In spring 2010, Equalease4 reported to BusinessCar magazine that predominantly small-medium enterprises (SMEs) had begun to accelerate the adoption of short-term rental and leasing services. Changing market conditions, an uncertain future and a crisis in confidence were once again cited. Although the world’s economic outlook is now quite different and more positive, albeit with Brexit causing uncertainty in some corners, Equalease’s identification of the desire for high flexibility is even truer today.
That same year, brokers including Concept Vehicle Leasing launched short-term and even daily rental solutions5, pledging to deliver cars within two working hours and vans within four. In 2011, Europcar, now a major pioneer of mobility services, explained that the weakness of the pound in relation to imported cars from countries such as France and Germany, model availability, plus customers’ desires for greater flexibility over delivery and return times had translated into an increase in daily and short-term vehicle rental prices.
Are there disadvantages to short-term vehicle rental?
Traditionally, one significant deterrent associated with renting a car or van for a short length of time was that the monthly cost for a lease of between three and six months, for example, typically attracted monthly rental payments 25% higher than the same vehicle over a three-year deal.
Around the time of publishing its quarterly Company Car Trends report10 in Q1 2015, GE Capital commented to BusinessCar that although fleets desiring the flexibility to hand a vehicle back at any time is an understandable attitude, “it makes little sense from a financial point of view… and using it as an ongoing method of fleet provision is very expensive. That flexibility comes at a high price.”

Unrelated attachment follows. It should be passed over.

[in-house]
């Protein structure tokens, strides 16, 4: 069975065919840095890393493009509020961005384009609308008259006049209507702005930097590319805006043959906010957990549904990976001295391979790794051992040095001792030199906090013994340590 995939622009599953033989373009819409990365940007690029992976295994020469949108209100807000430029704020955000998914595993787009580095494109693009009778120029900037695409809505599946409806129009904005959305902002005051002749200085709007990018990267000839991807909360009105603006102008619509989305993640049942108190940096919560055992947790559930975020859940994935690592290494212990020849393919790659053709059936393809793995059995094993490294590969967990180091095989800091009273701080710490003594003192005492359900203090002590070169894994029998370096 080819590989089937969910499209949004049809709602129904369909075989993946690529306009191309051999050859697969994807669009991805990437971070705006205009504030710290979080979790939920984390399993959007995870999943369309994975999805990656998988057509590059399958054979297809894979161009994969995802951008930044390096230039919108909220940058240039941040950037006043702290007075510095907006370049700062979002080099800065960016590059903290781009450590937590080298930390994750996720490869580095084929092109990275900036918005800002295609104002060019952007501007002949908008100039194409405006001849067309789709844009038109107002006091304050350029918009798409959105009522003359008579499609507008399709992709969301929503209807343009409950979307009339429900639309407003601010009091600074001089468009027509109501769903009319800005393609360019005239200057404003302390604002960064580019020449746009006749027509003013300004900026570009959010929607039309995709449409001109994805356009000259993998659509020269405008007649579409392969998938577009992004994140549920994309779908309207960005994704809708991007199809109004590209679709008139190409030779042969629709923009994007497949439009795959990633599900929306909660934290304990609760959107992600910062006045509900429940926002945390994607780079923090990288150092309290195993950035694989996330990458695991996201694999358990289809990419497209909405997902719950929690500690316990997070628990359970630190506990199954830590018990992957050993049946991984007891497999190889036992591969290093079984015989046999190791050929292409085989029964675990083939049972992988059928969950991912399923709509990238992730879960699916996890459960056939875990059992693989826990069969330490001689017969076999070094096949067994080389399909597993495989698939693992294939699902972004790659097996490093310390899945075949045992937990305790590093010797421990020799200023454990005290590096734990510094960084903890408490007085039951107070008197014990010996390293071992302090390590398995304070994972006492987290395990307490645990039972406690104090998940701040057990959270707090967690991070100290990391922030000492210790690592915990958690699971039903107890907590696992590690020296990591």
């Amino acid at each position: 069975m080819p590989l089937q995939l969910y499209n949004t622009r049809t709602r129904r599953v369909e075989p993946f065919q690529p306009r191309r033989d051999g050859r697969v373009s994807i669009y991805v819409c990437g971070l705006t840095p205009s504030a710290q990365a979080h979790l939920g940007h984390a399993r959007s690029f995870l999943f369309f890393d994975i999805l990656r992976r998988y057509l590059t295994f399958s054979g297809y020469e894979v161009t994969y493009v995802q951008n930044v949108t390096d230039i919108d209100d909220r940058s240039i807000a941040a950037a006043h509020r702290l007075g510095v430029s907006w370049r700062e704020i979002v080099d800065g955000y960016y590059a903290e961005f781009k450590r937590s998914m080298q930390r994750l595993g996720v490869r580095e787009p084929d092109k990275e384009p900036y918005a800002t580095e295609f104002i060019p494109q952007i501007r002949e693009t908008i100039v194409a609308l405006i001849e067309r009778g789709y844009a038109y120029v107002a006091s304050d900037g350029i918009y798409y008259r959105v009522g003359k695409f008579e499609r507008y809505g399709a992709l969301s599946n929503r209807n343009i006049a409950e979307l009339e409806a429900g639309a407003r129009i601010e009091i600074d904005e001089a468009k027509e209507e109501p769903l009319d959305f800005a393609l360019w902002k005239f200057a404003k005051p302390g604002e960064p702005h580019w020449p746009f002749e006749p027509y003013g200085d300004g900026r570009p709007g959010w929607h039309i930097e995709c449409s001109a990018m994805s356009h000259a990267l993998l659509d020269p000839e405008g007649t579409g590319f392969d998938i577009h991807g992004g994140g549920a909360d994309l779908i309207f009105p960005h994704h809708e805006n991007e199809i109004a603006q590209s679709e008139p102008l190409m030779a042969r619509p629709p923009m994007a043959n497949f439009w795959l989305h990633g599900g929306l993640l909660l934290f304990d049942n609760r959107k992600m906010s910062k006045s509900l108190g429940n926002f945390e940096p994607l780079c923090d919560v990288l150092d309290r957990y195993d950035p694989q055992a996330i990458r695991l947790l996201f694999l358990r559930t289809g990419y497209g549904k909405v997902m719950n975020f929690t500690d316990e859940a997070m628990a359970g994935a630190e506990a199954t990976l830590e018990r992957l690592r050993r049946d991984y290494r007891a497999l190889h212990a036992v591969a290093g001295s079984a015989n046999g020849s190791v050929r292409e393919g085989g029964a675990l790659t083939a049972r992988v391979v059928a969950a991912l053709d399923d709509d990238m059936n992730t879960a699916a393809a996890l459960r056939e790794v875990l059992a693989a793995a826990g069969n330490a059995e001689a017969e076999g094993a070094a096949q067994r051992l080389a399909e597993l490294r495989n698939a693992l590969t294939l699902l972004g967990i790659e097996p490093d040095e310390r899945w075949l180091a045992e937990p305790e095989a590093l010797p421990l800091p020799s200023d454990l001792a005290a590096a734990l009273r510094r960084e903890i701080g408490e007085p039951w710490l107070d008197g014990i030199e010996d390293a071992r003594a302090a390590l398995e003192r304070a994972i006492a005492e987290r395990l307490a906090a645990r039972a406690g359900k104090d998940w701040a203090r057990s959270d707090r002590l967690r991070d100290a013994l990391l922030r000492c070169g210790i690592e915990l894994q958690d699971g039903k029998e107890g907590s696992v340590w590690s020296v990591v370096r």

Another disadvantage to short-term rental, particularly in relation to light commercial vehicles, is that drivers will be required to move their tools, equipment, stock or other objects to a new van each time another vehicle arrives for a brief duration, which is not only burdensome but can lead to items being lost. Additionally, sign-writing a short-term vehicle with an organisation’s branding and contact details is usually not permitted.
Traditional ‘black box’ telematics hardware systems aren’t suitable for short-term rental vehicles, so fleet managers wishing to incorporate such technology into their operations and enjoy benefits from reduced vehicle wear and tear to safer driver behaviour are increasingly identifying the advantage of smartphone app-based solutions such as Appy Fleet.
Also, although a minor factor, an extra administrative burden13 is created when rental companies utilise manufacturer buy-back arrangements to keep their short-term fleets looking fresh, requiring updates to HR records, fuel cards and the Motor Insurance Database (MID).
Private motorists are also increasingly thinking short-term
It’s not just businesses, public sector organisations, charities and other entities that are turning to short-term rental. SMMT figures over the past half a dozen years or so have consistently identified the growth of personal contract hire (PCH). A survey of over 2,000 adults by Turo UK (like an AirBnb platform for cars) found that 40% don’t perceive owning a car as important in their lives, expressing a preference for short-term or even monthly solutions2, with the firm’s Xavier Collins describing the UK as a “post-ownership society.”